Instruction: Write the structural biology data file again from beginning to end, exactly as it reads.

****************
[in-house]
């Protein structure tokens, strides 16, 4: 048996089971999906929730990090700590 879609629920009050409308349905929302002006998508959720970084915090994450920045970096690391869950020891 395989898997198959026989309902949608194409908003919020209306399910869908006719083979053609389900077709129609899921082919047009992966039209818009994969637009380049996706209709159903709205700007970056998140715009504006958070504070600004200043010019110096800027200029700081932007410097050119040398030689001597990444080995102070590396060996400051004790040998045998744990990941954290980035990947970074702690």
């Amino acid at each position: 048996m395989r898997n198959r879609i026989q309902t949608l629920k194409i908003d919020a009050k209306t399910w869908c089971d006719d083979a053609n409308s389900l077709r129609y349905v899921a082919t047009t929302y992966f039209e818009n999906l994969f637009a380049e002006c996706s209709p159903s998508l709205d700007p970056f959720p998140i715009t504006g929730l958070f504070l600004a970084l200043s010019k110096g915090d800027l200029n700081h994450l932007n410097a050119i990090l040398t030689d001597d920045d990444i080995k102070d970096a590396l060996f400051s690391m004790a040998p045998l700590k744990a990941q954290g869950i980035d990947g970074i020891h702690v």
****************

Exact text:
[in-house]
């Protein structure tokens, strides 16, 4: 048996089971999906929730990090700590 879609629920009050409308349905929302002006998508959720970084915090994450920045970096690391869950020891 395989898997198959026989309902949608194409908003919020209306399910869908006719083979053609389900077709129609899921082919047009992966039209818009994969637009380049996706209709159903709205700007970056998140715009504006958070504070600004200043010019110096800027200029700081932007410097050119040398030689001597990444080995102070590396060996400051004790040998045998744990990941954290980035990947970074702690």
């Amino acid at each position: 048996m395989r898997n198959r879609i026989q309902t949608l629920k194409i908003d919020a009050k209306t399910w869908c089971d006719d083979a053609n409308s389900l077709r129609y349905v899921a082919t047009t929302y992966f039209e818009n999906l994969f637009a380049e002006c996706s209709p159903s998508l709205d700007p970056f959720p998140i715009t504006g929730l958070f504070l600004a970084l200043s010019k110096g915090d800027l200029n700081h994450l932007n410097a050119i990090l040398t030689d001597d920045d990444i080995k102070d970096a590396l060996f400051s690391m004790a040998p045998l700590k744990a990941q954290g869950i980035d990947g970074i020891h702690v």